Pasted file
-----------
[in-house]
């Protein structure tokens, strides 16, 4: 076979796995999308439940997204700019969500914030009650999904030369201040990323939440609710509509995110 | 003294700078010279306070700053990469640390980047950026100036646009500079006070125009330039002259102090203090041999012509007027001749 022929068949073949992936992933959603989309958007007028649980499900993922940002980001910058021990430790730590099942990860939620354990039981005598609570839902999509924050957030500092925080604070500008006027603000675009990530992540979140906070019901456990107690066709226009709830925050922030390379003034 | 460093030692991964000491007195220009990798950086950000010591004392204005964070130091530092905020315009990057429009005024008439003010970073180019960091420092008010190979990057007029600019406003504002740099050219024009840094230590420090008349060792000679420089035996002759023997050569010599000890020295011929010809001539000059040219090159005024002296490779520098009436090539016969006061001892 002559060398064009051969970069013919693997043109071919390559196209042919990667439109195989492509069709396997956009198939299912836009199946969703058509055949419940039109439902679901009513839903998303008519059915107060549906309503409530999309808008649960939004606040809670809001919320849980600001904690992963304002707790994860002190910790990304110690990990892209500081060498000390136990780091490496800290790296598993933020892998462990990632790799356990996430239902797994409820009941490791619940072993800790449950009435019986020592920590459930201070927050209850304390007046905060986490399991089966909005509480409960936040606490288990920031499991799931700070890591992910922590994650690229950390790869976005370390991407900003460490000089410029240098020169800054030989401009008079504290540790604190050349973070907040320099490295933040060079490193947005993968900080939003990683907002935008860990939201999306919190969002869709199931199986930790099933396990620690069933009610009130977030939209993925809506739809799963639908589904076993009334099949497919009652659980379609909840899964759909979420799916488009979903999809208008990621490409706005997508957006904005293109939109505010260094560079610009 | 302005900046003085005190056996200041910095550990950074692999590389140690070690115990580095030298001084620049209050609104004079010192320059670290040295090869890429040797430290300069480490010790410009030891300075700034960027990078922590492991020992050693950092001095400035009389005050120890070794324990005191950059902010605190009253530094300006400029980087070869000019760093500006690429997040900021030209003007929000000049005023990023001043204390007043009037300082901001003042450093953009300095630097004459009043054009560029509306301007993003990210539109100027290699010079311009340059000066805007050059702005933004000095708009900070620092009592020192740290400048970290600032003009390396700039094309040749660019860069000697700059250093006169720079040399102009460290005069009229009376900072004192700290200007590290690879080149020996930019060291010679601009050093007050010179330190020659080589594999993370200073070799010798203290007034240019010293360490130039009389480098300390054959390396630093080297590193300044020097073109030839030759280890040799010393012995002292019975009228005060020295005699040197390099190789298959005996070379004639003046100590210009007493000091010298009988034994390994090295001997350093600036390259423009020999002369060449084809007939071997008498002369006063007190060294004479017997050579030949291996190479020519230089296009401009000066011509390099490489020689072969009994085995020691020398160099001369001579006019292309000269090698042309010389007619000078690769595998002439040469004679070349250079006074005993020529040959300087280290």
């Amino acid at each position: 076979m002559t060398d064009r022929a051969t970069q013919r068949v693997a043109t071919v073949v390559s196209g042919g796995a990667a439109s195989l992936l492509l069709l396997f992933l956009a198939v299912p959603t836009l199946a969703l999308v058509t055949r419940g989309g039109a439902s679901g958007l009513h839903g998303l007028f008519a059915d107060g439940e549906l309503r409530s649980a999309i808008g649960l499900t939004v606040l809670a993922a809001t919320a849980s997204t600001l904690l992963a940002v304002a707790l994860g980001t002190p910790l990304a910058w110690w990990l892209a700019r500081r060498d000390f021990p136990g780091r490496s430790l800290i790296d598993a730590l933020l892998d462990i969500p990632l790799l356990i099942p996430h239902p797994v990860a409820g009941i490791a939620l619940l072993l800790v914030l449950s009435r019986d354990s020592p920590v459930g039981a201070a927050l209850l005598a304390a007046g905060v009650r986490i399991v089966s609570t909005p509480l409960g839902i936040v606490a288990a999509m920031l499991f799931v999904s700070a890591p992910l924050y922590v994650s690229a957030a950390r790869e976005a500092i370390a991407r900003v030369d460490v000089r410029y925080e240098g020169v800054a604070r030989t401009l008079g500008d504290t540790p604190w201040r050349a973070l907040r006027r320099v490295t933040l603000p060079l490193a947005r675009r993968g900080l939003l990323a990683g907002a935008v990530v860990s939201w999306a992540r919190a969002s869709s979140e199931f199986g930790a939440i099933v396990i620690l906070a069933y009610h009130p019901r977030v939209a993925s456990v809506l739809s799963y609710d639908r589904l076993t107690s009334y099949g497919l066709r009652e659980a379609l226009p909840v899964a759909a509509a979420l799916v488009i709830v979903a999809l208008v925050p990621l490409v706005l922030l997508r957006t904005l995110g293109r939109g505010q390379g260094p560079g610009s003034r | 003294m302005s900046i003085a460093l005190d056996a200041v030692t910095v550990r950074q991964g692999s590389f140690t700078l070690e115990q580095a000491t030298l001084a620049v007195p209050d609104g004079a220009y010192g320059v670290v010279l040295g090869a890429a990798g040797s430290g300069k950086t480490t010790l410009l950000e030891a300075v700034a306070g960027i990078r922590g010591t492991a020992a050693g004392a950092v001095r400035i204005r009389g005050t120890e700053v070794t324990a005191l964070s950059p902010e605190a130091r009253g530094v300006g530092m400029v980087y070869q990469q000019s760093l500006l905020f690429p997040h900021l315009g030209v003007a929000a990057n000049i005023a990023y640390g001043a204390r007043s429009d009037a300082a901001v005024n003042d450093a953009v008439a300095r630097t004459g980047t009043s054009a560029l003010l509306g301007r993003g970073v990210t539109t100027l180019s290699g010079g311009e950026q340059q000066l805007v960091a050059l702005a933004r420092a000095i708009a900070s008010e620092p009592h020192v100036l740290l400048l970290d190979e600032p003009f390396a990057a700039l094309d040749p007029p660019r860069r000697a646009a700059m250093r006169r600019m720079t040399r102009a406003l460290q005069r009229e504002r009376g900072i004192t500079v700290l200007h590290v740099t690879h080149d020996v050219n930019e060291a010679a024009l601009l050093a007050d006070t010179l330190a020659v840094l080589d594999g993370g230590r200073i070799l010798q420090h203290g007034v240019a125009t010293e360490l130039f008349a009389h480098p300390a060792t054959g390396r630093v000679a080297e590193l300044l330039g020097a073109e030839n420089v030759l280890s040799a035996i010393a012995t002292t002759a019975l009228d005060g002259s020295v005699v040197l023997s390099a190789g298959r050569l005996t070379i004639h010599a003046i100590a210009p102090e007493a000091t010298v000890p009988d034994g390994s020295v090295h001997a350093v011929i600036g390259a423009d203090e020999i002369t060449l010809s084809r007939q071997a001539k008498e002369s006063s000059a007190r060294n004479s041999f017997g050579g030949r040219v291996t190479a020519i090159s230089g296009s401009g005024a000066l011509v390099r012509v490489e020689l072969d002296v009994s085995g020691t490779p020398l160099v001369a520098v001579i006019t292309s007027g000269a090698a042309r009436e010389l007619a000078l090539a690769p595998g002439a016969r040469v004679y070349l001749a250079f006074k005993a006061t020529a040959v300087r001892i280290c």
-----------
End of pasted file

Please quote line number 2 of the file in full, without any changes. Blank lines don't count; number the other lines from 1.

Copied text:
């Protein structure tokens, strides 16, 4: 076979796995999308439940997204700019969500914030009650999904030369201040990323939440609710509509995110 | 003294700078010279306070700053990469640390980047950026100036646009500079006070125009330039002259102090203090041999012509007027001749 022929068949073949992936992933959603989309958007007028649980499900993922940002980001910058021990430790730590099942990860939620354990039981005598609570839902999509924050957030500092925080604070500008006027603000675009990530992540979140906070019901456990107690066709226009709830925050922030390379003034 | 460093030692991964000491007195220009990798950086950000010591004392204005964070130091530092905020315009990057429009005024008439003010970073180019960091420092008010190979990057007029600019406003504002740099050219024009840094230590420090008349060792000679420089035996002759023997050569010599000890020295011929010809001539000059040219090159005024002296490779520098009436090539016969006061001892 002559060398064009051969970069013919693997043109071919390559196209042919990667439109195989492509069709396997956009198939299912836009199946969703058509055949419940039109439902679901009513839903998303008519059915107060549906309503409530999309808008649960939004606040809670809001919320849980600001904690992963304002707790994860002190910790990304110690990990892209500081060498000390136990780091490496800290790296598993933020892998462990990632790799356990996430239902797994409820009941490791619940072993800790449950009435019986020592920590459930201070927050209850304390007046905060986490399991089966909005509480409960936040606490288990920031499991799931700070890591992910922590994650690229950390790869976005370390991407900003460490000089410029240098020169800054030989401009008079504290540790604190050349973070907040320099490295933040060079490193947005993968900080939003990683907002935008860990939201999306919190969002869709199931199986930790099933396990620690069933009610009130977030939209993925809506739809799963639908589904076993009334099949497919009652659980379609909840899964759909979420799916488009979903999809208008990621490409706005997508957006904005293109939109505010260094560079610009 | 302005900046003085005190056996200041910095550990950074692999590389140690070690115990580095030298001084620049209050609104004079010192320059670290040295090869890429040797430290300069480490010790410009030891300075700034960027990078922590492991020992050693950092001095400035009389005050120890070794324990005191950059902010605190009253530094300006400029980087070869000019760093500006690429997040900021030209003007929000000049005023990023001043204390007043009037300082901001003042450093953009300095630097004459009043054009560029509306301007993003990210539109100027290699010079311009340059000066805007050059702005933004000095708009900070620092009592020192740290400048970290600032003009390396700039094309040749660019860069000697700059250093006169720079040399102009460290005069009229009376900072004192700290200007590290690879080149020996930019060291010679601009050093007050010179330190020659080589594999993370200073070799010798203290007034240019010293360490130039009389480098300390054959390396630093080297590193300044020097073109030839030759280890040799010393012995002292019975009228005060020295005699040197390099190789298959005996070379004639003046100590210009007493000091010298009988034994390994090295001997350093600036390259423009020999002369060449084809007939071997008498002369006063007190060294004479017997050579030949291996190479020519230089296009401009000066011509390099490489020689072969009994085995020691020398160099001369001579006019292309000269090698042309010389007619000078690769595998002439040469004679070349250079006074005993020529040959300087280290």